JAKARTA, INDONESIA (28 April 2021) — Indonesia’s growth rate is expected to reach 4.5% in 2021 and 5.0% in 2022 amid improving global conditions and a gradual reopening of the economy, says a new report by the Asian Development Bank (ADB) released today.

“Despite the unprecedented nature of the crisis triggered by the coronavirus disease (COVID-19), Indonesia has done well in 2020, thanks to the well‑coordinated, well-communicated crisis response and strong leadership to contain the pandemic,” said ADB Country Director for Indonesia Winfried Wicklein. “With a sustained trade recovery, a revival in manufacturing, and the large national economic recovery budget for 2021, we are optimistic Indonesia will return to its growth trajectory next year.”

The Asian Development Outlook (ADO) 2021 says Indonesia’s private consumption is expected to rise in 2021, as vaccination picks up pace and more areas of the economy open up. Investment is expected to bounce back along with the brightened economic prospects. The pace of financing or credit recovery, however, will lag amid uncertain investor sentiment.

Inflation, which averaged 1.6% last year, is forecast to rise to 2.4% in 2021 and 2.8% in 2022. It will still be within the Bank of Indonesia’s target range, as inflationary pressure from currency depreciation and higher demand for food will be partially offset by lower prices of goods set by the government.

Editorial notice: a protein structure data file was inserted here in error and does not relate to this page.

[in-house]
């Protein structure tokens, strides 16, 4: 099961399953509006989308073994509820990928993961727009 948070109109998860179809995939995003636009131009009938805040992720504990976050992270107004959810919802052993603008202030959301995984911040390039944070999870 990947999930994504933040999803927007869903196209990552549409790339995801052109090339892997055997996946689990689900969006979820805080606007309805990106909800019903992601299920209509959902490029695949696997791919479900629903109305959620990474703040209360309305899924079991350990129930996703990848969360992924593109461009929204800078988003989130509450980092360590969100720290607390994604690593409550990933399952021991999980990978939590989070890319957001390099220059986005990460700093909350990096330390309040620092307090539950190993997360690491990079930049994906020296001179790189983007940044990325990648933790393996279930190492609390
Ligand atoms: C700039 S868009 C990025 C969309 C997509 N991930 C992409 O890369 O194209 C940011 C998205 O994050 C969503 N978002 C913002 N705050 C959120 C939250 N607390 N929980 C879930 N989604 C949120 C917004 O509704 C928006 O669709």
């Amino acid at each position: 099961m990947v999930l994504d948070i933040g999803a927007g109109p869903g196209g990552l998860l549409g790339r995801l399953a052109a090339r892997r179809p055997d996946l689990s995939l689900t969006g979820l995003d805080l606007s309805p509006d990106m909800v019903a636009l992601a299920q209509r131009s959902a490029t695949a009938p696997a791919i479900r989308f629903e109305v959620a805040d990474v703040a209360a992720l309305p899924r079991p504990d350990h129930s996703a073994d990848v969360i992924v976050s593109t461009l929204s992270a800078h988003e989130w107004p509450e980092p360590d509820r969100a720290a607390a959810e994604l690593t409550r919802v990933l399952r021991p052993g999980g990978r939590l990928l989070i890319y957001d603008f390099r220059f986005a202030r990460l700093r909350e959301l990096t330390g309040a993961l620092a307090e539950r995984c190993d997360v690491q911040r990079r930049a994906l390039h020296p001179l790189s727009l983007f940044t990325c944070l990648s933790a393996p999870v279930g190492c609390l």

Net exports, supported by strong exports of commodities, will put the current account deficit at 0.8% of Indonesia’s gross domestic product (GDP) in 2021. As investment picks up next year, higher volumes of imported capital goods, such as machinery and tools, are expected to push Indonesia’s current account deficit to 1.3% of GDP in 2022. 

Significant risks remain. The global recovery could be derailed by threats of new coronavirus mutations, the uneven pace of vaccination across the globe, and unexpected global financial tightening. On the domestic front, the economic recovery could be slowed by a spike in COVID-19 cases during Ramadan, delays in the vaccination push, and weak revenue collection.

To sustain the recovery, the report recommends that Indonesia mobilize domestic resources and ensure environmentally friendly economic development. Concerns of a debt overhang can be addressed by fiscal reforms to broaden the tax base, improve tax administration and compliance, and plug tax loopholes. Promoting a green recovery will protect the environment and support economic growth and job creation.

ADB is committed to achieving a prosperous, inclusive, resilient, and sustainable Asia and the Pacific, while sustaining its efforts to eradicate extreme poverty. Established in 1966, it is owned by 68 members—49 from the region.

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